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1) The map is build up from rectangular tiles and the tiles are subdivided along the perimeter 18 times (thus making 5 per side) to define snap points for laying tracks
2) tile edge is 16 metres long and is composed of four triangular areas (used for placement of some objects).
Terrain height is stored in 0.1m increments; tile vertices cannot differ in height more then 10 meters; terraforming tools will not allow terraforming pillars of rock; tiles are joint, i.e. 4 tiles can share 1 vertex; it is impossible to create a cliff by using tile edges.
3) Below a certain height, tiles are under water
4) up to a height of 32 m all terrain is under water by default; if a part of the map is connected to any other body of water it will be flooded by water.
Above a certain height tiles are mountains and inherit all relevant characteristics
Terraforming happens automatically while laying track or constructing buildings; players can also terraform the map manually by using a set of designated tools
Terraforming costs money; some landscape features like rivers, hard bedrock or shoreline cannot be modified but are generated at the start of a new game
Unknown: maybe the game should store origin heights of all vertices and base terraforming costs on how much deviation from the origin height occurred; this way terraforming would be much more limited, forcing players to manage hills or mountains rather then levelling them (as in TTD/LOMO)
Unknown: laying tracks will automatically terraform to a slope chosen by the player (0%, 0.5%, 1% etc)
Unknown: the game will randomly modify certain vertices due to erosion, causing the terrain to change
This is a long text and I suggest we divide it into multiple questions that we'll answer consecutively.
Question 1a: what do the four triangular areas suggested in 2) look and work like?
Question 1b: do the snap points for laying track suggested in 1) allow Bezier curves/b-splines?
I beleive that it would look like the blue (and black) parts of the figure in my attachment. The second point, how will it work? I guess the borders marked with red are of interest. But also objects with a (smaller) area (as oposed to things that are fit to a border) could use this framework.Hyronymus wrote:Question 1a: what do the four triangular areas suggested in 2) look and work like?
I am not very into Bezier curves and such. However if I am not wrong Bezier curves have some kind of snap-points for the end and begining of the curve. Those points could be fixed to be snaped to the 5*5 snap-points of a tile.Hyronymus wrote:Question 1b: do the snap points for laying track suggested in 1) allow Bezier curves/b-splines?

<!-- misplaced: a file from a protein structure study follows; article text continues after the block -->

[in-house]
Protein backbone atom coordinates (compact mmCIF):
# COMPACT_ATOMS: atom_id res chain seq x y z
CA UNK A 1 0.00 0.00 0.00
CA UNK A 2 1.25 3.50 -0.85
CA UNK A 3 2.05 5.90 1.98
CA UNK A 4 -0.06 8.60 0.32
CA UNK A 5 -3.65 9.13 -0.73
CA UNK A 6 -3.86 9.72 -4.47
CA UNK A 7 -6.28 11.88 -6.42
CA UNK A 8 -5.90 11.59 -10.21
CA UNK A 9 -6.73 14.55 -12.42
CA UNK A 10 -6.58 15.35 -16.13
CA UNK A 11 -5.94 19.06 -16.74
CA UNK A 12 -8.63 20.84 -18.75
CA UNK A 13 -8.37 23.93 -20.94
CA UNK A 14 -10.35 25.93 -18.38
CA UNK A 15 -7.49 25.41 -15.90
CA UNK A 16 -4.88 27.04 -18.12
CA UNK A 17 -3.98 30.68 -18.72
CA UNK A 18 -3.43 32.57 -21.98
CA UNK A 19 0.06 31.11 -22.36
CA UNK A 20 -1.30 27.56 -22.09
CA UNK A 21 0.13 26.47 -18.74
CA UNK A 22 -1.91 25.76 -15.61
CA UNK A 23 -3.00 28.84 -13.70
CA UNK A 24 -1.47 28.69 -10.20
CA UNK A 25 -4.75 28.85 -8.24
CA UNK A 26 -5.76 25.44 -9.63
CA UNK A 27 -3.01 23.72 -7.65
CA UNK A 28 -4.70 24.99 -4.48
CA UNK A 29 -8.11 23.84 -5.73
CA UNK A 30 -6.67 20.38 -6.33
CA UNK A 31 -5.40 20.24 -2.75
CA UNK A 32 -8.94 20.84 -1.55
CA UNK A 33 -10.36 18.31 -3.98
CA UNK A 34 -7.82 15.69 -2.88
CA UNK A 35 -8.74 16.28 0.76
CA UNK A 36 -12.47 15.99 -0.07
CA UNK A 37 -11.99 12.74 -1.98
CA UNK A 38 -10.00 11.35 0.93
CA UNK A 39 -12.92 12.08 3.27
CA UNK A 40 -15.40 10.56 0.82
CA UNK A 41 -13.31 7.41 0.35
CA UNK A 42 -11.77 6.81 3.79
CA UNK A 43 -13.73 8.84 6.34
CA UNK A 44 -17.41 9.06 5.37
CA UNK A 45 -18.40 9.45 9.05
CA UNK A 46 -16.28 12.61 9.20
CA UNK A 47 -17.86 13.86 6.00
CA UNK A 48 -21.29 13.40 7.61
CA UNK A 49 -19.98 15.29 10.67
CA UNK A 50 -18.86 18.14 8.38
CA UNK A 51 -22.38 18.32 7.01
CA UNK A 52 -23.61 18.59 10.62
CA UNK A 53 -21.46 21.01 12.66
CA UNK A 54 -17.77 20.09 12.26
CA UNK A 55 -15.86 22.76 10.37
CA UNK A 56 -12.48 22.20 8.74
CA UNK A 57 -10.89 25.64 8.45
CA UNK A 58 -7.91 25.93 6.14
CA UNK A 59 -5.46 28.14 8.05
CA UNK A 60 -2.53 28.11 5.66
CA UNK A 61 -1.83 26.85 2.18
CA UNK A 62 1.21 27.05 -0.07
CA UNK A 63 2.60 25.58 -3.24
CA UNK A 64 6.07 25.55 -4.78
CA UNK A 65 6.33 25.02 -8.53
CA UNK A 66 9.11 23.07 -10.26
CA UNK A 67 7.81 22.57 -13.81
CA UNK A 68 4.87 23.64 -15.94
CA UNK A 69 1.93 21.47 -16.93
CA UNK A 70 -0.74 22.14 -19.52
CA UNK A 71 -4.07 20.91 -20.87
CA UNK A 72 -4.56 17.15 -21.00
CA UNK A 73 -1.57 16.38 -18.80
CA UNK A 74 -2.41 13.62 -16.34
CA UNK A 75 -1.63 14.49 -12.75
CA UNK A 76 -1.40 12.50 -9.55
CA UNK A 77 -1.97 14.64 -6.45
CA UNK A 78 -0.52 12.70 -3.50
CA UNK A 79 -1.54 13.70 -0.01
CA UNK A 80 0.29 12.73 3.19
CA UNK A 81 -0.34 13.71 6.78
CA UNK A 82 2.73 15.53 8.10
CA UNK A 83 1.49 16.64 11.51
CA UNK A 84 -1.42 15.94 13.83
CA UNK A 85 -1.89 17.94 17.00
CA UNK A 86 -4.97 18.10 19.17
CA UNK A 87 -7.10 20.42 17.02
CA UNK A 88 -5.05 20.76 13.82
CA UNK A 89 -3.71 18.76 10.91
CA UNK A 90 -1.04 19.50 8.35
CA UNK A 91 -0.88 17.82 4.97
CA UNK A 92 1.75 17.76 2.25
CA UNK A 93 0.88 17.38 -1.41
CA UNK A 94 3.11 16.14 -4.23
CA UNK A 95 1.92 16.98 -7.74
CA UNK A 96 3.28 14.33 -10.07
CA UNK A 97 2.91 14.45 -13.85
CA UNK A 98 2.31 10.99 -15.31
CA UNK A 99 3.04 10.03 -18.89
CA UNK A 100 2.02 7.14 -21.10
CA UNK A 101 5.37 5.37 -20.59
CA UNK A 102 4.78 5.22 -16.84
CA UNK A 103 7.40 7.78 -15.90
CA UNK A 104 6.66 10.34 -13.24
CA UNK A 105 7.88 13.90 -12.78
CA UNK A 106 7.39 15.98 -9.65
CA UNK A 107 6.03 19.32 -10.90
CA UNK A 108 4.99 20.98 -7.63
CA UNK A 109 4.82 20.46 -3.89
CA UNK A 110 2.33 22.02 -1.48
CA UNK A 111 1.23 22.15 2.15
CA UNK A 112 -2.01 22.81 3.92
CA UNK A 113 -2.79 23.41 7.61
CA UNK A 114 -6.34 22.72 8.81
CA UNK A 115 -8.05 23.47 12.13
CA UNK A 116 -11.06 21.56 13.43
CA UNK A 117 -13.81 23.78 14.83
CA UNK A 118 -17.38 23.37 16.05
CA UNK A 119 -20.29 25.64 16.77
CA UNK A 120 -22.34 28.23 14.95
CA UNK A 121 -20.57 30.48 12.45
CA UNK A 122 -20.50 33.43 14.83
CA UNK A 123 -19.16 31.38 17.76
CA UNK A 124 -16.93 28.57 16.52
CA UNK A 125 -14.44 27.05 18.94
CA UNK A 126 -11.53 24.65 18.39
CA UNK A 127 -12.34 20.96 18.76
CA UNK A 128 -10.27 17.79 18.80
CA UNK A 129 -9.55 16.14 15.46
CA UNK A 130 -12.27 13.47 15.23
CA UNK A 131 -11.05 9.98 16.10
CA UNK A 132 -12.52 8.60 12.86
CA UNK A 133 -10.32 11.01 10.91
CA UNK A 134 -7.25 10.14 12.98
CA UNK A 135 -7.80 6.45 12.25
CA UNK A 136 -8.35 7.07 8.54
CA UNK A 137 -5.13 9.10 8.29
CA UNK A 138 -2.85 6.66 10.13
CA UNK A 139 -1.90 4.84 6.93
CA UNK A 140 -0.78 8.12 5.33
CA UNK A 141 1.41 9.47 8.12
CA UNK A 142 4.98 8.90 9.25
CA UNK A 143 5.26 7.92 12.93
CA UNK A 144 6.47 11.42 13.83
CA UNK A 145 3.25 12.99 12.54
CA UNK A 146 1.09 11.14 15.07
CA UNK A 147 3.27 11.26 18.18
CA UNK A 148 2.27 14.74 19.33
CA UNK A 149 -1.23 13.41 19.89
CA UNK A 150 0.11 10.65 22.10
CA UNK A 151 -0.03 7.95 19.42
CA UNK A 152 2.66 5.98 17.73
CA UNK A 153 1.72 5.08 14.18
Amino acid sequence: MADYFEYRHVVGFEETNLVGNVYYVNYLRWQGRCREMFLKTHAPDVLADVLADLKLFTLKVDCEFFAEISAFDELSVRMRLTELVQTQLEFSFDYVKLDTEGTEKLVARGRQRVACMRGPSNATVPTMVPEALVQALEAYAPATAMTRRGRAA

Also I think the other parameters of Bezier curves are tangents-like stuff that basicly have an angle and a length, and does therefore not need to be stored as points with an X and Y coordinate on the snap-point field.
Please someone who knows more about Bezier curves correct my false assumptions if there are any.
Edit: Added attachment too
- te_square_4_parts.png (10.42 KiB) Viewed 9999 times
The simplest thing to do would to have the two fixed points be the ones which are snapped to the grid. The tangents would then be the direction of the next (or previous) tiles of path. The problem with this is, if someone goes a bit crazy and decides to do curve after curve after curve, each one will be dependent on the last until you finally choose a straight bit.
Oh...I suppose that means (in the GUI) we need to be able to chose between "straight", "curved" bits of path.
OK. Bezièr curves are defined by four points. Start, CP1, CP2, End.Zuu wrote:Please someone who knows more about Bezier curves correct my false assumptions if there are any.
The line trough Start and CP1 is the tangent of the curve in Start, the line trough CP2 and End is the tangent of the curve in End. But assuming thar only the tangent is needed is wrong unfortunately, since the distance between Start and CP1 (End and CP2) have some effect on the curve. Basically, the farer the wider, the nearer the narrower.
FFS use Wikipedia! You will see why what you are saying is not exactly true. You are describing a CUBIC Bezier curve. There is also a linear Bezier curve, which surprise surpise, is just a line from Start to End...TossIB wrote:OK. Bezièr curves are defined by four points. Start, CP1, CP2, End.
n control points define an n + 1 order Bezier curve.
Wikipedia...making people smart asses since 2001!TossIB wrote:Yeah riiight. (smart ass...) (no offence)
As Zuu said (the green dividers in my pic)
Yes. In the case I present the purple lines represent the original track. The brown show the worse case scenario, an abrubt 90 degree turn. (It also illustrates the tangents of the original straight tracks) The yellow dot is the reference point R1, which defines the control point in the bezier curve (of quadratic order).
The blue line is a straight line, and the dark greenish looking line thing is my attempt as what such bezier curve may look like.
(Apologies to those males out there who are colour blind)
- ref.PNG (3.15 KiB) Viewed 9945 times
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